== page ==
Dealing with mastitis

WITH the muddy conditions from the floods and the ongoing wet conditions, producers need to be aware of an increased risk of mastitis in their cows.

Agriculture Victoria dairy industry development officer, Richard Smith, said cows standing in wet paddocks and moving through muddy and damaged laneways had an increased risk of mastitis.

“There are a number of simple things farmers can do to manage the risk of mastitis developing in their cows, including maintaining good hand hygiene when milking and ensuring teats are clean before and after milking,” he said.

Mr Smith said adopting the following simple practices would help farmers manage the risk of mastitis developing and spreading in the current conditions:

  • Wash and dry all teats before cups go on.
  • Use a low-pressure, high-volume water supply combined with manual cleaning.
  • Ensure milkers wear gloves.
  • Dry with paper towels.
  • Strip cows every day to detect, treat and isolate clinical cases.
  • Make daily quarter stripping a routine.
  • Always wear gloves and avoid getting milk on your hands.
  • Check clinical cases at next milking.
  • Cover all surfaces of all four teats with teat disinfectant. Healthier skin is easier to keep clean.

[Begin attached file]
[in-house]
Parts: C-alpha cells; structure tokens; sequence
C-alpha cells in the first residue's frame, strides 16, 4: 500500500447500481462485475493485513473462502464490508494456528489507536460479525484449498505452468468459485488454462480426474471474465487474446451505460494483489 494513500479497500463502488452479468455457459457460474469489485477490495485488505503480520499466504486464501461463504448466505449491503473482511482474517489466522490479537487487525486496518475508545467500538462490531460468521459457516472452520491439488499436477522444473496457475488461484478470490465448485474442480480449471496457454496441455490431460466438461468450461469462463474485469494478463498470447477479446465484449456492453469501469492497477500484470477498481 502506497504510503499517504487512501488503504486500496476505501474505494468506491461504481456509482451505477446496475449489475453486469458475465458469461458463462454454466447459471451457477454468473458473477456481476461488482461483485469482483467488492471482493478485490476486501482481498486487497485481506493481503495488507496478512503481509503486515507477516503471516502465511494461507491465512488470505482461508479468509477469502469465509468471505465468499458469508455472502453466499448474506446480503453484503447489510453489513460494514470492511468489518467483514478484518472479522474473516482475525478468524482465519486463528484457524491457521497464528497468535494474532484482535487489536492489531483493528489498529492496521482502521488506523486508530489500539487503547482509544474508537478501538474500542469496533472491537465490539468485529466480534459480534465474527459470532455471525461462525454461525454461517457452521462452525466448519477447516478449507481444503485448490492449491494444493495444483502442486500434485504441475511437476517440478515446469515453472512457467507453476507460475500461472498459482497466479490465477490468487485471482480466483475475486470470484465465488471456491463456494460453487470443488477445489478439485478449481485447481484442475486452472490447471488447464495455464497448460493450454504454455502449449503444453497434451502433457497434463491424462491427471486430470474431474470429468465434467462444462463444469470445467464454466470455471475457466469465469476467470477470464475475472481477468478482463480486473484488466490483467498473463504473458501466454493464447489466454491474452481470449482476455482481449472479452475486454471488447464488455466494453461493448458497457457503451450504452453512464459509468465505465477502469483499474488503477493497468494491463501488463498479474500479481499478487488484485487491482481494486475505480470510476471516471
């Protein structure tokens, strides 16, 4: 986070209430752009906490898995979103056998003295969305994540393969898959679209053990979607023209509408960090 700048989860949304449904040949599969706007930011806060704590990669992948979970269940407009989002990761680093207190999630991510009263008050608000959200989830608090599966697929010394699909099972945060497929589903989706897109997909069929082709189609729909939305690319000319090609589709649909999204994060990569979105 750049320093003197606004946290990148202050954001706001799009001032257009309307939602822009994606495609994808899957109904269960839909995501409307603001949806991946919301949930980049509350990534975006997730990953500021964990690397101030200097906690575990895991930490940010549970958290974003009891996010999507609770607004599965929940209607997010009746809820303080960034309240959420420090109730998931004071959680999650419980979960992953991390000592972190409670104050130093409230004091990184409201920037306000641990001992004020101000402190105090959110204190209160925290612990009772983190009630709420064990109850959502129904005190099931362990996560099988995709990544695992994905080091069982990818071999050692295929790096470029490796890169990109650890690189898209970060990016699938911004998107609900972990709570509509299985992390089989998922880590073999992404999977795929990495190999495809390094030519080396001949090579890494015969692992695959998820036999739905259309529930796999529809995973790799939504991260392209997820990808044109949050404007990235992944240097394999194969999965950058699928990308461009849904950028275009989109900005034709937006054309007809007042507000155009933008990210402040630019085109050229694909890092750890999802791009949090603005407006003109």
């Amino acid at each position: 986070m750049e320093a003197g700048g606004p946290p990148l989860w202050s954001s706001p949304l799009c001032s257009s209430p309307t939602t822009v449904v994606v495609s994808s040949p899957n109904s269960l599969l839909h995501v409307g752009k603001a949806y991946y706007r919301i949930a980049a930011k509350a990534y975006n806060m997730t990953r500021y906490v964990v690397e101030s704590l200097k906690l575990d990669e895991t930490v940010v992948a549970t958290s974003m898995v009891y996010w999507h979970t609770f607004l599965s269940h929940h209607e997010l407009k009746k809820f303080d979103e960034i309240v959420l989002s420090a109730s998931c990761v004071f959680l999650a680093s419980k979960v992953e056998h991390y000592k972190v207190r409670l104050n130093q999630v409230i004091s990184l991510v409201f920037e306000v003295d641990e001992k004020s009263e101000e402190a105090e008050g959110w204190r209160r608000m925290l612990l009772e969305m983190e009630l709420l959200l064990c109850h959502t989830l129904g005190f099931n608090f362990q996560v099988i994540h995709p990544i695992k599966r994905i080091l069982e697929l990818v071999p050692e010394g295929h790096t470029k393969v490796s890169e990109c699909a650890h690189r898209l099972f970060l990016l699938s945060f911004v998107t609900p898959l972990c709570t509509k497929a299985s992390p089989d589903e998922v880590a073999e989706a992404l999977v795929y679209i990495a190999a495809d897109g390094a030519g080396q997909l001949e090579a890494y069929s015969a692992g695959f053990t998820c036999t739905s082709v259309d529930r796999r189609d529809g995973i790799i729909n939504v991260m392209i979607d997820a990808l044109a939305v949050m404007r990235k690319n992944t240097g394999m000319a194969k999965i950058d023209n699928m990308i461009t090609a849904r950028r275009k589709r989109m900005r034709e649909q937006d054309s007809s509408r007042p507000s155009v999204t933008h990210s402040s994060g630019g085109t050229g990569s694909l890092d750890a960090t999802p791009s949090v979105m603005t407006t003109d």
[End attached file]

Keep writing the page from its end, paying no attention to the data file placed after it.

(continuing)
• Try and keep teats clean for at least an hour after the cows leave the milking shed.
  • Keep the area immediately outside the dairy exit as clean as possible.
  • Have feed available when cows leave the shed. This could be on a feed pad. Ensure this area can be scraped to reduce mud and manure build up.

Mr Smith said farmers should talk to their milk quality adviser, veterinarian or dairy factory field officer to adapt these steps to their farm situation.

Gippsland Farmer

The Gippsland Farmer is a monthly agricultural newspaper reporting on rural news and distributed FREE and direct to an area covering from Cann River through to South Gippsland. For more than 40 years Gippsland Farmer has reported on a range of issues and industries including dairy, beef, vegetables, sheep, goats, poultry, organic farming, and viticulture.